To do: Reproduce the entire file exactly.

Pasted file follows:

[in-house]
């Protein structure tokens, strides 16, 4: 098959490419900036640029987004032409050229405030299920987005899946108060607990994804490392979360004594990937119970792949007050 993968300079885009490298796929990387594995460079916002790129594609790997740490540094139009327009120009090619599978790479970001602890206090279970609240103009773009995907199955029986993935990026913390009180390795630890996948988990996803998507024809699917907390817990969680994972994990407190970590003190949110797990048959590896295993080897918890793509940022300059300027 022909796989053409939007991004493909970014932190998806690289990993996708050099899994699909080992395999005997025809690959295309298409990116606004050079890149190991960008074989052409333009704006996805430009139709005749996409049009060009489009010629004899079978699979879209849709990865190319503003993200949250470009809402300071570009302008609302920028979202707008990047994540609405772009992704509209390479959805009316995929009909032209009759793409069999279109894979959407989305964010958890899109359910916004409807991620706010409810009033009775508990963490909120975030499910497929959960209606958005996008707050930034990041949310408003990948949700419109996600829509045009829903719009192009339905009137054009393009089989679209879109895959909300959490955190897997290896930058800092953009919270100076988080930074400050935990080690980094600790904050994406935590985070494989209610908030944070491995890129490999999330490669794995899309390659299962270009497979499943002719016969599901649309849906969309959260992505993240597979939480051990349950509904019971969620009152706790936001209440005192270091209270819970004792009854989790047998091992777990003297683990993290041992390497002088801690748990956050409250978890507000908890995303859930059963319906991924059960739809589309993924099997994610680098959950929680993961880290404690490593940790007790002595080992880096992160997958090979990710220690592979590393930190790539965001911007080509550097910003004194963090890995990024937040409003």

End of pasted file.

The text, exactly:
[in-house]
């Protein structure tokens, strides 16, 4: 098959490419900036640029987004032409050229405030299920987005899946108060607990994804490392979360004594990937119970792949007050 993968300079885009490298796929990387594995460079916002790129594609790997740490540094139009327009120009090619599978790479970001602890206090279970609240103009773009995907199955029986993935990026913390009180390795630890996948988990996803998507024809699917907390817990969680994972994990407190970590003190949110797990048959590896295993080897918890793509940022300059300027 022909796989053409939007991004493909970014932190998806690289990993996708050099899994699909080992395999005997025809690959295309298409990116606004050079890149190991960008074989052409333009704006996805430009139709005749996409049009060009489009010629004899079978699979879209849709990865190319503003993200949250470009809402300071570009302008609302920028979202707008990047994540609405772009992704509209390479959805009316995929009909032209009759793409069999279109894979959407989305964010958890899109359910916004409807991620706010409810009033009775508990963490909120975030499910497929959960209606958005996008707050930034990041949310408003990948949700419109996600829509045009829903719009192009339905009137054009393009089989679209879109895959909300959490955190897997290896930058800092953009919270100076988080930074400050935990080690980094600790904050994406935590985070494989209610908030944070491995890129490999999330490669794995899309390659299962270009497979499943002719016969599901649309849906969309959260992505993240597979939480051990349950509904019971969620009152706790936001209440005192270091209270819970004792009854989790047998091992777990003297683990993290041992390497002088801690748990956050409250978890507000908890995303859930059963319906991924059960739809589309993924099997994610680098959950929680993961880290404690490593940790007790002595080992880096992160997958090979990710220690592979590393930190790539965001911007080509550097910003004194963090890995990024937040409003």